Article Abstract

The value of positive lymph nodes ratio combined with negative lymph node count in prediction of breast cancer survival

Authors: Jing Yang, Quanyi Long, Hongjiang Li, Qing Lv, Qiuwen Tan, Xiaoqin Yang


Background: Positive lymph node ratio (LNR), defined as ratio of positive lymph nodes to all lymph nodes removed, is a powerful prognostic factor in invasive breast cancer. Here we focused on the impact of negative lymph node (NLN) count on the prediction of value of LNR in breast cancer survival.
Methods: Of 929 invasive breast cancer patients were enrolled in our retrospective study. We use Kaplan-Meier to calculate the 5-year overall survival (OS) according to different clinicopathologic parameters. The prediction value of NLN count and LNR in OS was examined.
Results: The optimal cutoff of NLN count was designated as 9. Five-year OS was 77.0% and 95.0% in patients with NLN of 0–9 and ≥10, respectively (P<0.001). Among 204 patients who had 0–9 NLN, 25 patients with LNR 0–20.0% had 5-year OS of 95.7%, 104 patients with LNR 20.1–65.0% had 5-year OS of 83.4%, and 75 patients with LNR 65.1–100.0% had 5-year OS of 61.7% (P<0.001); Among 725 patients who had NLN ≥10, 650 patients with LNR 0–20.0% had 5-year OS of 96.1%, 68 patients with LNR 20.1–65.0% had 5-year OS of 86.8%, and 7 patients with LNR 65.1–100% had 5-year OS of 71.4% (P<0.001).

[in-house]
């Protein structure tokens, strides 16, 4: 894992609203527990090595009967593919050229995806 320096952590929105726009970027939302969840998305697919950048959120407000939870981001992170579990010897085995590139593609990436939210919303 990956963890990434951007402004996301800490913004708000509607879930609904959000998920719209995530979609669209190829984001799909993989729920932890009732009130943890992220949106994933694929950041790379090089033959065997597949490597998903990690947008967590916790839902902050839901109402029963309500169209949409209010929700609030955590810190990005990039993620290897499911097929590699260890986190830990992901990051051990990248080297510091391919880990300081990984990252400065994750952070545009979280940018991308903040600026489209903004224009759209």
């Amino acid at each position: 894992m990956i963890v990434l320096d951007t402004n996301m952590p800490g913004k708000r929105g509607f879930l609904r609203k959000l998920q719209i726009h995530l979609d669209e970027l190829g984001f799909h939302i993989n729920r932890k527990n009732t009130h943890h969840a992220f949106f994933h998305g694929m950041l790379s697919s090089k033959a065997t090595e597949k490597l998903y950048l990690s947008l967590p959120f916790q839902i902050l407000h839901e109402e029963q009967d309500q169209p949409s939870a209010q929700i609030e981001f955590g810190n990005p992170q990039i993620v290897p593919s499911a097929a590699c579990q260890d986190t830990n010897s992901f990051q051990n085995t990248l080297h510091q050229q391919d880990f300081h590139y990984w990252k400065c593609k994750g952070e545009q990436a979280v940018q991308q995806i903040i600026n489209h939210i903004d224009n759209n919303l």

Conclusions: High NLN count is associated with improved survival in invasive breast cancer patients. Combining NLN count with LNR could be considered as an alternative to LNR alone in prediction of postoperative breast cancer survival.